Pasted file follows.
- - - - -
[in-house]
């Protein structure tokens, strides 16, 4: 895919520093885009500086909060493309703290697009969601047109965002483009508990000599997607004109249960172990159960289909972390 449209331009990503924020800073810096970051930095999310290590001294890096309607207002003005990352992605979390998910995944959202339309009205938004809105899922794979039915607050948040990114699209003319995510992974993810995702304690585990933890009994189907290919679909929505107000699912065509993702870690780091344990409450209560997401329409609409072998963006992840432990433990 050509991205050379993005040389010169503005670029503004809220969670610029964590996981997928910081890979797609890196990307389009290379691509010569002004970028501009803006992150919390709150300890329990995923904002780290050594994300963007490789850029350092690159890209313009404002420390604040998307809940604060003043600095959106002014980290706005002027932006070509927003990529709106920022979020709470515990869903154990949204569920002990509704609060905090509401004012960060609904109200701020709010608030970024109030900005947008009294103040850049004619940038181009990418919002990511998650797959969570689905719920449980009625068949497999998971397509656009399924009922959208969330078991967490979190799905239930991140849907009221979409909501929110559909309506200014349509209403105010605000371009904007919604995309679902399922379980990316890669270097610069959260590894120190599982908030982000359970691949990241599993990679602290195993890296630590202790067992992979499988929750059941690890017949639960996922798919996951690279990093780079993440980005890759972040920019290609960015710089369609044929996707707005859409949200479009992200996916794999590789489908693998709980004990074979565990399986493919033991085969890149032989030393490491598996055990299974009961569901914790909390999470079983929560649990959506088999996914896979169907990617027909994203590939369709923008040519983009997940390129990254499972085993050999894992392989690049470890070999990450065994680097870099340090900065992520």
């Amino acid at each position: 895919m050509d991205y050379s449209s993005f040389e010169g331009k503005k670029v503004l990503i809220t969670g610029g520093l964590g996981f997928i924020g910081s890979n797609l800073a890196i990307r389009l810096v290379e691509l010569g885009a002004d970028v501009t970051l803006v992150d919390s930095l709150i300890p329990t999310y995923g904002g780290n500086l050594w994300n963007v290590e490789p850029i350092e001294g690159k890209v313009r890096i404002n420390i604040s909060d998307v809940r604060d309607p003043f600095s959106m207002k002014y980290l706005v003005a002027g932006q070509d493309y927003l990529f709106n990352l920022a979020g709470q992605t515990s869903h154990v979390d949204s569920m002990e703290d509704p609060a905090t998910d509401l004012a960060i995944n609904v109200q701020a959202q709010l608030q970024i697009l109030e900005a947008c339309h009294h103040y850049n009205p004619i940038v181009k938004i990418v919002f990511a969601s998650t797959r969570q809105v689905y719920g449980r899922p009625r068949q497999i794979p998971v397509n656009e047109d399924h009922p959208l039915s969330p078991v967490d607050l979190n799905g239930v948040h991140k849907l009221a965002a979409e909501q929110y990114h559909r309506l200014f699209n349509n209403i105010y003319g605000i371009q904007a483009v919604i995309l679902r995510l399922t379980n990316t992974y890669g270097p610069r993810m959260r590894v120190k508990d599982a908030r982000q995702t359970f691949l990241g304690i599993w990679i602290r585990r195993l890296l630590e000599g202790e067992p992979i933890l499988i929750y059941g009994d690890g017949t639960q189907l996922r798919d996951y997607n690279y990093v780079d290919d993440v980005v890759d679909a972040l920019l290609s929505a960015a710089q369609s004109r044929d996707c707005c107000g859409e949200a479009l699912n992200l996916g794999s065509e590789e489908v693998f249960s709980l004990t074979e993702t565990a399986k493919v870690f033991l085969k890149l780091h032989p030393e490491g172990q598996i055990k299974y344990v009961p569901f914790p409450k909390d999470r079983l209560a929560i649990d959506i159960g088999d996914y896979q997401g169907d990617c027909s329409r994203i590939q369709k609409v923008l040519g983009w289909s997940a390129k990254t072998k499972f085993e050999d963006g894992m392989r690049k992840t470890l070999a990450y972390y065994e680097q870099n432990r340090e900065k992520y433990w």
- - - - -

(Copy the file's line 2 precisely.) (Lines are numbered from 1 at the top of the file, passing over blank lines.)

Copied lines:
């Protein structure tokens, strides 16, 4: 895919520093885009500086909060493309703290697009969601047109965002483009508990000599997607004109249960172990159960289909972390 449209331009990503924020800073810096970051930095999310290590001294890096309607207002003005990352992605979390998910995944959202339309009205938004809105899922794979039915607050948040990114699209003319995510992974993810995702304690585990933890009994189907290919679909929505107000699912065509993702870690780091344990409450209560997401329409609409072998963006992840432990433990 050509991205050379993005040389010169503005670029503004809220969670610029964590996981997928910081890979797609890196990307389009290379691509010569002004970028501009803006992150919390709150300890329990995923904002780290050594994300963007490789850029350092690159890209313009404002420390604040998307809940604060003043600095959106002014980290706005002027932006070509927003990529709106920022979020709470515990869903154990949204569920002990509704609060905090509401004012960060609904109200701020709010608030970024109030900005947008009294103040850049004619940038181009990418919002990511998650797959969570689905719920449980009625068949497999998971397509656009399924009922959208969330078991967490979190799905239930991140849907009221979409909501929110559909309506200014349509209403105010605000371009904007919604995309679902399922379980990316890669270097610069959260590894120190599982908030982000359970691949990241599993990679602290195993890296630590202790067992992979499988929750059941690890017949639960996922798919996951690279990093780079993440980005890759972040920019290609960015710089369609044929996707707005859409949200479009992200996916794999590789489908693998709980004990074979565990399986493919033991085969890149032989030393490491598996055990299974009961569901914790909390999470079983929560649990959506088999996914896979169907990617027909994203590939369709923008040519983009997940390129990254499972085993050999894992392989690049470890070999990450065994680097870099340090900065992520």